A grim find led to a worse end: the case of two missing men that horrified Sydney over three days

<span>The bodies of Luke Davies and Jesse Baird had not been found by Friday evening.</span><span>Composite: NSW police/Network 10</span>
The bodies of Luke Davies and Jesse Baird had not been found by Friday evening.Composite: NSW police/Network 10

It began when some blood-covered clothes, a phone, watch and wallet were discovered in a skip in the beachside suburb of Cronulla in Sydney’s south on Wednesday morning.

Two days after announcing that the find had raised “grave concerns” for two missing men in a relationship, New South Wales police charged one of their own constables – a former partner of one of the men – with two counts of murder.

Ballistic tests showed he had used a force-issued handgun, police alleged. They believe he then hired a white van to dispose of their bodies.

Related: Sydney police officer Beau Lamarre charged with murder of TV presenter Jesse Baird and his partner Luke Davies

Beau Lamarre, 28, turned himself in to colleagues at a local police station and was charged with the murder of Jesse Baird – his ex-boyfriend and a former Channel Ten presenter – and Baird’s new partner, 29-year-old Qantas flight attendant Luke Davies.

But police said Lamarre had not assisted them as they sought more information.

The bodies of Baird and Davies had not been found by Friday evening, as Lamarre appeared in court for the first time.

The selfie-enthused former celebrity blogger turned member of a specialist police force spoke only once during the five-minute hearing – to clarify the date of his next court appearance.

He did not apply for bail and will remain behind bars for the next eight weeks while police prepare a brief of evidence and search for the bodies of his alleged victims.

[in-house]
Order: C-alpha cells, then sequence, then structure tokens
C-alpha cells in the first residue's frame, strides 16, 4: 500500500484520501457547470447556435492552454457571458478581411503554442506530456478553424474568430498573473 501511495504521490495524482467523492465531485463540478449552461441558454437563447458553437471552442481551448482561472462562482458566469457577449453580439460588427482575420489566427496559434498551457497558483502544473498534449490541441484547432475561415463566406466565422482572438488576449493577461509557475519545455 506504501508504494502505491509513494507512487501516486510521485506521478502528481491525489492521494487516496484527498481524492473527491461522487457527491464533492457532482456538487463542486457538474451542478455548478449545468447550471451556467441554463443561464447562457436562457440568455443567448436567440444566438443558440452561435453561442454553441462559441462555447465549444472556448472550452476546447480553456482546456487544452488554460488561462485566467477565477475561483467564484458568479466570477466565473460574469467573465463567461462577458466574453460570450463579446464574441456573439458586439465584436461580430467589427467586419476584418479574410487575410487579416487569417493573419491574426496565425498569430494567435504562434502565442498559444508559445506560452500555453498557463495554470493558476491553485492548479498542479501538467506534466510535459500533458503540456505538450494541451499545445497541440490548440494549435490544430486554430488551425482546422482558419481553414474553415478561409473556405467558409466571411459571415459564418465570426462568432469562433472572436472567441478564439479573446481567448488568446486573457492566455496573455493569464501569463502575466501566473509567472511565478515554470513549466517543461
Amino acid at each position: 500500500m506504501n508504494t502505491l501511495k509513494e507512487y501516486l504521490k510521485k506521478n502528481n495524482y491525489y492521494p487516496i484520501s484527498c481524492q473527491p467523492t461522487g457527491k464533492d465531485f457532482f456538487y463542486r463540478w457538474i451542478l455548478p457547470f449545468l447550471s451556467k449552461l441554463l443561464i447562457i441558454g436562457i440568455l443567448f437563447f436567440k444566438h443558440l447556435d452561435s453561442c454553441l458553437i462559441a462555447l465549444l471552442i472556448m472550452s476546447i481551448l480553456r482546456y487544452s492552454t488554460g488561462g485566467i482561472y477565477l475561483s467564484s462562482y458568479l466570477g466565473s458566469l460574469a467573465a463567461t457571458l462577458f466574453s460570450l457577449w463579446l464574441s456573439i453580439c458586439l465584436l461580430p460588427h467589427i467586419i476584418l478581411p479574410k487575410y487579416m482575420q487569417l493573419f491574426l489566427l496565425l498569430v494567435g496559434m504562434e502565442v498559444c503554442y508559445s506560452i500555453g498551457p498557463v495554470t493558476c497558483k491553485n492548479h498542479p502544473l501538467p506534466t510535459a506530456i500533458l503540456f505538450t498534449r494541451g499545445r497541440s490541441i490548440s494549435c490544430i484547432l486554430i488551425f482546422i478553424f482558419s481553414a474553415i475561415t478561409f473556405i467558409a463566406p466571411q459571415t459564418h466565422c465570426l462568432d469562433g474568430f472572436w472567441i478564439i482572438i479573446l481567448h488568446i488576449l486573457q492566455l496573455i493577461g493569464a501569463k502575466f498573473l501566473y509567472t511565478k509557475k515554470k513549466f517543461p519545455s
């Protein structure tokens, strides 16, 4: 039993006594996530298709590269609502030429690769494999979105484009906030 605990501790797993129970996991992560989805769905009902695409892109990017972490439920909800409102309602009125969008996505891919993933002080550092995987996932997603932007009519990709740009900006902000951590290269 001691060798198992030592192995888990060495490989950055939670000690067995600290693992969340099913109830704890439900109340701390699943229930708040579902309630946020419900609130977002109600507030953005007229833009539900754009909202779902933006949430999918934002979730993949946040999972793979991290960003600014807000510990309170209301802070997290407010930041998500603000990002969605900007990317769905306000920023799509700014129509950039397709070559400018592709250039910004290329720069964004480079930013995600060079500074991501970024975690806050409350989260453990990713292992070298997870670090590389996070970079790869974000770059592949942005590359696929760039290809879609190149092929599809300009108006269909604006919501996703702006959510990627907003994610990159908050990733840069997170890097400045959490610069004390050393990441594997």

‘Grave concerns’

Baird, a 26-year-old AFL goal umpire, had previously presented on the morning program Studio 10, but finished up at Channel Ten in January.

He had only recently entered into a relationship with Davies – police believe Baird and Lamarre had broken up only a couple of months ago. Baird’s former workplace, Channel Ten, reported Lamarre had struggled with Baird’s decision to end their relationship.

Photos from the social media accounts of Baird and Davies show them enjoying life together in Sydney, including at a Pink concert in February.

Another snap of the pair, taken at the lighthouse at Palm Beach earlier this month, reads: “Perfect start to a long weekend.”

Police did not get wind of the couples’ disappearance until Wednesday morning, but they believe the alleged murders took place on Mondayin Baird’s Paddington terrace share house in the city’s east.

At about 9.30pm that night, Lamarre is alleged to have hired a white van from the southern suburb of Mascot to move their bodies.

“From the evidence we’ve gleaned today we believe that the fate of both Luke and Jesse was at the house in Paddington and at some stage the white van was [allegedly] used to transport their bodies to another location,” Det Supt Daniel Doherty, of the New South Wales homicide squad, told reporters on Friday.

Lamarre did not report for duty on Tuesday or Wednesday.

Police have now located the van – a white Toyota HiAce – but are still seeking CCTV footage or other information about where it was between Monday evening and when it was found at Grays Point, not far from Cronulla, on Friday.

“It’s important we get the movements in relation to that van, as hopefully we can find the bodies, and this is important for the family,” Doherty said.

Exactly what happened between Monday evening and Friday is still the subject of investigation.

Officers arrived at Baird’s Paddington home – a 30km drive from Cronulla – shortly after the bloodied possessions were found.

There police found “a large amount of blood” as well as the casing of one bullet, and by 1pm had established a crime scene.